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Master Syllabus

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Administrative Unit: Physical and Biological Sciences Department
Course Prefix and Number: CHEM 422
Course Title: *Biochemistry II
Number of:
Credit Hours 3
Lecture Hours 3
Lab Hours 0
Catalog Description:

The second of a two semester course that outlines the structure, function, and chemical properties of biological molecules. Topics include the catabolism of fatty acid and amino acids, the urea cycle, oxidative phosphorylation of the mitonchondria and chloroplast, the anabolic reactions of lipids, amino acids, nucleotides, and other nitrogen containing compounds, hormonal regulation and integration in mammalian metabolism and extensions of this concept into the function and regulation of genes and chromosomes, and the biological synthesis of DNA, RNA, and protein. Student majoring in Biology of Chemistry must earn a grade of C or higher. Cross-listed as BIOL 422. Prerequisite: BIOL/CHEM 420.

 
Prerequisite(s) / Corequisite(s):

BIOL/CHEM 420.

 
Course Rotation for Day Program:

Offered  Spring.

 
Text(s): Most current editions of the following:

Lehninger Principles of Biochemistry
By David Nelson & Michael Cox (Freeman)
Recommended
Fundamentals of Biochemistry: Life at the Molecular Level
By Donald Voet, Judith Voet & Charlotte Pratt (Wiley)
Recommended
Biochemistry
By Jeremy Berg, John Tymoczko & Lubert Stryer (Freeman)
Recommended
 
Course Learning Outcomes
  1. Understand the enzymes and functions of the catabolism of fatty acids and amino acids.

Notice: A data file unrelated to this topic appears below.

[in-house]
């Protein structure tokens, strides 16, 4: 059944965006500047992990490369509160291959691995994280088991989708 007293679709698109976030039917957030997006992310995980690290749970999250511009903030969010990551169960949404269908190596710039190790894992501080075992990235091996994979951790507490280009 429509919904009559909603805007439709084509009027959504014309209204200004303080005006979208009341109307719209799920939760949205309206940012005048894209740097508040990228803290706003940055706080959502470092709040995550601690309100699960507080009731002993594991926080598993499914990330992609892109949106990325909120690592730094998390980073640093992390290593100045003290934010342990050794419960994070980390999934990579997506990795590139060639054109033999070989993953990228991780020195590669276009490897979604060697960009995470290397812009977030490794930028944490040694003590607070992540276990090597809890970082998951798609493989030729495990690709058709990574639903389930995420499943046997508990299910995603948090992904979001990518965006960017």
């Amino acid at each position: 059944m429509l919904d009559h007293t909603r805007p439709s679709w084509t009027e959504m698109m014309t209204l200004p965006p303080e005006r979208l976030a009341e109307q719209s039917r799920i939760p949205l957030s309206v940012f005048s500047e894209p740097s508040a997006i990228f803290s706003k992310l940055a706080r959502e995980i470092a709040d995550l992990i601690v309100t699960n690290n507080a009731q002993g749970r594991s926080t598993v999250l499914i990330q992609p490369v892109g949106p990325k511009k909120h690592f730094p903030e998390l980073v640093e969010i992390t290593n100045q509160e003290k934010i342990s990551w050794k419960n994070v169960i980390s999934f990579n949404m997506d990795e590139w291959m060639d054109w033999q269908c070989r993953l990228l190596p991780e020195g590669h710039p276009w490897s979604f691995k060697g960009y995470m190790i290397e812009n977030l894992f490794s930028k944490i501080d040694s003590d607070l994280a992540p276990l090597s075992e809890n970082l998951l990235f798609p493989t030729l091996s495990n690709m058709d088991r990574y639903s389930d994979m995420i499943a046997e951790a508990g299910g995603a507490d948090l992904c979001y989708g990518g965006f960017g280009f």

2. Understand chemiosmotic theory and how it drives oxidative phosphorylation and photophosphorylation.
  3. Investigate the enzymatic biosynthesis of carbohydrates, lipids, and nitrogen containing biomolecules.
  4.  Examine how mammalian metabolism is regulated and integrated by hormones.
  5. Examine the structure and metabolism of DNA and RNA.
  6. Examine protein post-translational modification and metabolism.
 
Major Topics/Skills to be Covered:
  • Catabolism of fatty acids, amino acids, and the urea cycle

  • Oxidative phosphorylation in the mitochondria and photophosphorylation in the chloroplast

  • Carbohydrate and lipid biosynthesis

  • Biosynthesis of nitrogen containing compounds: amino acids, nucleotides, and hemes

  • Hormonal regulation and integration of mammalian metabolism

  • Structural features of the DNA helix that allow for the packaging of genes into chromosomes

  • The metabolism of DNA, RNA, and proteins

  • The mechanisms of regulating gene expression in prokaryotic and eukaryotic systems

 

Recommended maximum class size for this course: 25

 
Library Resources:

Online databases are available at http://www.ccis.edu/offices/library/index.asp. You may access them using your CougarTrack login and password when prompted.

 
Prepared by: Kent Strodtman Date: August 17, 2016
NOTE: The intention of this master course syllabus is to provide an outline of the contents of this course, as specified by the faculty of Columbia College, regardless of who teaches the course, when it is taught, or where it is taught. Faculty members teaching this course for Columbia College are expected to facilitate learning pursuant to the course learning outcomes and cover the subjects listed in the Major Topics/Skills to be Covered section. However, instructors are also encouraged to cover additional topics of interest so long as those topics are relevant to the course's subject. The master syllabus is, therefore, prescriptive in nature but also allows for a diversity of individual approaches to course material.

Office of Academic Affairs
15/03